Today brings the birthday anniversaries of two of Timothy’s most important colleagues. Firstly we offer warmest 97th (!) birthday greetings to the legendary Kirk Douglas. Tim attempted to steal the spotlight from him in his uncredited (and we believe largely excised from the film) role as one of the workers attempting to rescue Douglas’ Ace in the Hole (1951) (aka The Big Carnival), directed by Billy Wilder. “First show I worked on, first show I got fired from,” said Tim. Douglas encountered him again six years later in Stanley Kubrick‘s Paths of Glory (1957). Some believe that Tim may have been paying sly homage to Douglas’ famous clenched-teeth delivery in his first outing with Kubrick, The Killing (1956). True or not, Tim may have annoyed the hell out of Douglas, but we still think he’s great. Happy birthday, Kirk!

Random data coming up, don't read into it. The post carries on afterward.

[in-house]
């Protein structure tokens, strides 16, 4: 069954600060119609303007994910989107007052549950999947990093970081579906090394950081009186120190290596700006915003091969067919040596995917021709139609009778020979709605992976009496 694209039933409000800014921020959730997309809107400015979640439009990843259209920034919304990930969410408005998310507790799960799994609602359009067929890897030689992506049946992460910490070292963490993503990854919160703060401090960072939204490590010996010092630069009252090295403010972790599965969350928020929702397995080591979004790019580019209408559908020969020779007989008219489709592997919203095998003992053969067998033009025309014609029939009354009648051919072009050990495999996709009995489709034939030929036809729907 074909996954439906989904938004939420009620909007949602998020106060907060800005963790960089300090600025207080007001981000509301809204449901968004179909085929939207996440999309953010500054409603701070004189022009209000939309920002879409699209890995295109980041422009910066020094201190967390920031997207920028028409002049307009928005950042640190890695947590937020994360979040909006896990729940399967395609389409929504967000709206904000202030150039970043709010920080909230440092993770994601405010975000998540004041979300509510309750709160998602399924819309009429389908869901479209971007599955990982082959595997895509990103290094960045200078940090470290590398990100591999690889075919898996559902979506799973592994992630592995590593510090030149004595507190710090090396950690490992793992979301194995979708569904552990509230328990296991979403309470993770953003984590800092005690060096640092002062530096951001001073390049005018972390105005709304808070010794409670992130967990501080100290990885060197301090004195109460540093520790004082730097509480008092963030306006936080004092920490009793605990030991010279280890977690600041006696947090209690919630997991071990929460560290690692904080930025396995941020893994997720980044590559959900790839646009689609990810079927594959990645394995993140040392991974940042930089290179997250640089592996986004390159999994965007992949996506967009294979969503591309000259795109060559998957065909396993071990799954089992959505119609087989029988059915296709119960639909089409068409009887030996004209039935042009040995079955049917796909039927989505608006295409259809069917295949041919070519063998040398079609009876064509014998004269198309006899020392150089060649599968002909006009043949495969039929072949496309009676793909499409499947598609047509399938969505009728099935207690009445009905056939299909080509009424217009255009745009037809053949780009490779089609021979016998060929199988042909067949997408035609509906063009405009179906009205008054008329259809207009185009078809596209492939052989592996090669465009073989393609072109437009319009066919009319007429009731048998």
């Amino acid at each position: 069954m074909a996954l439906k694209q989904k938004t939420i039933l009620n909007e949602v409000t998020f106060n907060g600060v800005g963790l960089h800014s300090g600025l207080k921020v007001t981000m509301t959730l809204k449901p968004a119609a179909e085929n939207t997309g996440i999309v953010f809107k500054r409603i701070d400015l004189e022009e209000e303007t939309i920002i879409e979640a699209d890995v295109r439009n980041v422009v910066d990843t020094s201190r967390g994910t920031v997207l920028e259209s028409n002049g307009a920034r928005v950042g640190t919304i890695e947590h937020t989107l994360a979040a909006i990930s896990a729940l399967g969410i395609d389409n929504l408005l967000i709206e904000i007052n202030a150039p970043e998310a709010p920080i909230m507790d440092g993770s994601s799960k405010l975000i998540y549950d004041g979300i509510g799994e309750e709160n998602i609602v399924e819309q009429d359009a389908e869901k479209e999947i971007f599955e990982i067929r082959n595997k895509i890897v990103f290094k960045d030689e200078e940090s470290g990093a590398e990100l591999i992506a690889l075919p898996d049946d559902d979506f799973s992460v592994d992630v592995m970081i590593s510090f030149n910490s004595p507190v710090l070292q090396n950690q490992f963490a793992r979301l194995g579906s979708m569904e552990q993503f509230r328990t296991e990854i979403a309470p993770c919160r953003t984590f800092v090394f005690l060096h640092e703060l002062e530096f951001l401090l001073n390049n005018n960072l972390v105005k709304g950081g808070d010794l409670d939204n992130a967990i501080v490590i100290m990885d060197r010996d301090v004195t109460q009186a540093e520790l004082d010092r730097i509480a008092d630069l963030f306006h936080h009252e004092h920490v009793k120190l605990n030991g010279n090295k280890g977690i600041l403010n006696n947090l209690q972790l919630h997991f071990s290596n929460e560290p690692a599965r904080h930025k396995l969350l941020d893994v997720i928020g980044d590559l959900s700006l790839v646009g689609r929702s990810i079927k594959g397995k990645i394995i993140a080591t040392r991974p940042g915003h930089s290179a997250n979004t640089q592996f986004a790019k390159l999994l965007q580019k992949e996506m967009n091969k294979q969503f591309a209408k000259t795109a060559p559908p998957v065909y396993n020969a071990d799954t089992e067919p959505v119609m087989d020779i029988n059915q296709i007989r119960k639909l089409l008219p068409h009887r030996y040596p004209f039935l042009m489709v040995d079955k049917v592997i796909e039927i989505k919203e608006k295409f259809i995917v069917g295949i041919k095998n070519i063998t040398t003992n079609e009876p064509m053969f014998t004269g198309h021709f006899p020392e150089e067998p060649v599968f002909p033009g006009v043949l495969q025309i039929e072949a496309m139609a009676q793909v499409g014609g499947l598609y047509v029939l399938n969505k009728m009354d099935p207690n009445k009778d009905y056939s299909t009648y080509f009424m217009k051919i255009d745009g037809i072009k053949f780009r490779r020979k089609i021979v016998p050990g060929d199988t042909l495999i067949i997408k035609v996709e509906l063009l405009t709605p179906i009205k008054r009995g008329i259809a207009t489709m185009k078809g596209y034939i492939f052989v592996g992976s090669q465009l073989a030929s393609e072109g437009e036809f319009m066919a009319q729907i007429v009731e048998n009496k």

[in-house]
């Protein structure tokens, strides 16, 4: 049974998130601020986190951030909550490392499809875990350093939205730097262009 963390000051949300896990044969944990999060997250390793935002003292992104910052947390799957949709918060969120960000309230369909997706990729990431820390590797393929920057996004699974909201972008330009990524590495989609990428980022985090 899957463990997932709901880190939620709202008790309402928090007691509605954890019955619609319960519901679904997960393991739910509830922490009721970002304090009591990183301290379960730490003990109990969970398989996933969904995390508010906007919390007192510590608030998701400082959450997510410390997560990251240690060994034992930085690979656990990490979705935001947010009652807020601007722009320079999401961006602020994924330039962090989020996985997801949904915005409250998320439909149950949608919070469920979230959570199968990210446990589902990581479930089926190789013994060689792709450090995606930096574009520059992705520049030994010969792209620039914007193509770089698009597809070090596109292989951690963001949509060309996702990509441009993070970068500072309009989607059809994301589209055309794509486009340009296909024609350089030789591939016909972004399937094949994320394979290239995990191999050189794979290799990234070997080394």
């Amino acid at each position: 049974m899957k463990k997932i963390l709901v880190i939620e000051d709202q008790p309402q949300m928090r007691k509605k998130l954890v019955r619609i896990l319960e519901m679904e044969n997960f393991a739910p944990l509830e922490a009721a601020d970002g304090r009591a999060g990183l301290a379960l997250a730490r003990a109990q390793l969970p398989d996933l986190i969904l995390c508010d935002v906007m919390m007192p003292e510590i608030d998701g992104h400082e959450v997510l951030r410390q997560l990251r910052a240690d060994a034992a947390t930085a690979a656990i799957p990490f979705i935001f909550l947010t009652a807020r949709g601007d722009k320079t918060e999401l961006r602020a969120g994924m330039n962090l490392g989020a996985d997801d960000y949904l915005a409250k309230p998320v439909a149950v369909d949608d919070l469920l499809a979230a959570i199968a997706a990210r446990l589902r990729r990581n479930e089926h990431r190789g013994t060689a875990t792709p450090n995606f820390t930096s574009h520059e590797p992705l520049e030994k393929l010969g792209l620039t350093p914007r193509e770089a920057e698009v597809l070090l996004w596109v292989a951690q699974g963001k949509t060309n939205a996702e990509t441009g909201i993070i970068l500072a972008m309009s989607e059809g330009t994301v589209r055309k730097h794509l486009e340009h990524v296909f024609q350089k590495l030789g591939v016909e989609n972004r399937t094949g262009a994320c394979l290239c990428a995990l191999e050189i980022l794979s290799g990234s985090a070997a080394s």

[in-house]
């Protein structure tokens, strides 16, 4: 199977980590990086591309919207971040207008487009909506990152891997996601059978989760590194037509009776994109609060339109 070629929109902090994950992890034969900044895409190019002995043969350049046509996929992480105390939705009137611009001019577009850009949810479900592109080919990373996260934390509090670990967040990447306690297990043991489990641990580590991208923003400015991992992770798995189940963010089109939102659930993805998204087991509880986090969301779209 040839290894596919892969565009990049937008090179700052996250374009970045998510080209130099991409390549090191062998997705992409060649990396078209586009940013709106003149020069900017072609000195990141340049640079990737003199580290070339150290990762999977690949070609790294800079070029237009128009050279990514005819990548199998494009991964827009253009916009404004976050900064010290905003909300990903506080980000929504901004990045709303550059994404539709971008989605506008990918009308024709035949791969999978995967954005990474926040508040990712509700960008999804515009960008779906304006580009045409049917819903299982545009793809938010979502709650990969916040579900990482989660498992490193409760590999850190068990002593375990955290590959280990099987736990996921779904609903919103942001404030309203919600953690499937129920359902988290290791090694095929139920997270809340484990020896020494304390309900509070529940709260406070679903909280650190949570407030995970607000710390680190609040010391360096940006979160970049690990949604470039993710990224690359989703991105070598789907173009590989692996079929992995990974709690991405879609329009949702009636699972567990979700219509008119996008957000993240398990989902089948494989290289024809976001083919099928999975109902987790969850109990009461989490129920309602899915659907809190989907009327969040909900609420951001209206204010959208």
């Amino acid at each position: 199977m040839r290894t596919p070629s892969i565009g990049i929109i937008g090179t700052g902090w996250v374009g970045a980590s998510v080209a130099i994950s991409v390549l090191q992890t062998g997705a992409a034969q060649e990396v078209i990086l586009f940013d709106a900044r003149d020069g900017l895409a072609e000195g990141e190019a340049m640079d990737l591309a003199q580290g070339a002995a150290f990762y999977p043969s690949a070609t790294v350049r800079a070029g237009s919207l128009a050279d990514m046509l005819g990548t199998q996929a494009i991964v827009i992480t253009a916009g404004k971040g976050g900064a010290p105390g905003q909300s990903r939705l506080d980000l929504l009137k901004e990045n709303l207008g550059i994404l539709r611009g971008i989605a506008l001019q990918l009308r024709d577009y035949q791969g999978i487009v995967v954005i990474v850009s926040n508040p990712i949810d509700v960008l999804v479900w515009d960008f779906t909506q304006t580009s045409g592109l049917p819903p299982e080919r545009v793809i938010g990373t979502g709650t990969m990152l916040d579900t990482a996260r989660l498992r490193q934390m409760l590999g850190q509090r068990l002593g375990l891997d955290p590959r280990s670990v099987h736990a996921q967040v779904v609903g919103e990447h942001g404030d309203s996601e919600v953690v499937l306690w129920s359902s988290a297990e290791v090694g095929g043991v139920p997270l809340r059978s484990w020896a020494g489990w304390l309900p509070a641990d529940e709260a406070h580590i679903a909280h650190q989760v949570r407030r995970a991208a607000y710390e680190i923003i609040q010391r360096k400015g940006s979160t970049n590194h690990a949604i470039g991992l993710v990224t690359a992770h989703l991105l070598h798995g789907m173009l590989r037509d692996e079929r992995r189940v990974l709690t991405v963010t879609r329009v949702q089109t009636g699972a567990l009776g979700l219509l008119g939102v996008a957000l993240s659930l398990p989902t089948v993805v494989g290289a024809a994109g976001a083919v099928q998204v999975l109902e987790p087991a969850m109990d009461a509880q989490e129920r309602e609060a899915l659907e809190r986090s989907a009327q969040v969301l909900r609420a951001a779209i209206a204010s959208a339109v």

Today also is the 84th anniversary of the late great John Cassavetes‘ birth. Tim found in him a kindred spirit, a true visionary who would not let the powers-that-be put limitations on his creativity. “I forget exactly how we met,” said Tim. “But I grabbed myself on his compassion about [The World’s Greatest] Sinner and he seemed like he just couldn’t do enough for me.” Cassavetes directed him twice: in Minnie and Moskowitz (1971), in which Tim gave us Morgan Morgan, the vagabond poet; and in The Killing of a Chinese Bookie (1976), where we first met Flo, the gangster with a heart of gold. Tim took Cassavetes’ death in 1989 very hard; he had lost a true friend and mentor. We can only ponder the visions that have gone unfilmed, by Cassavetes and Timothy as well.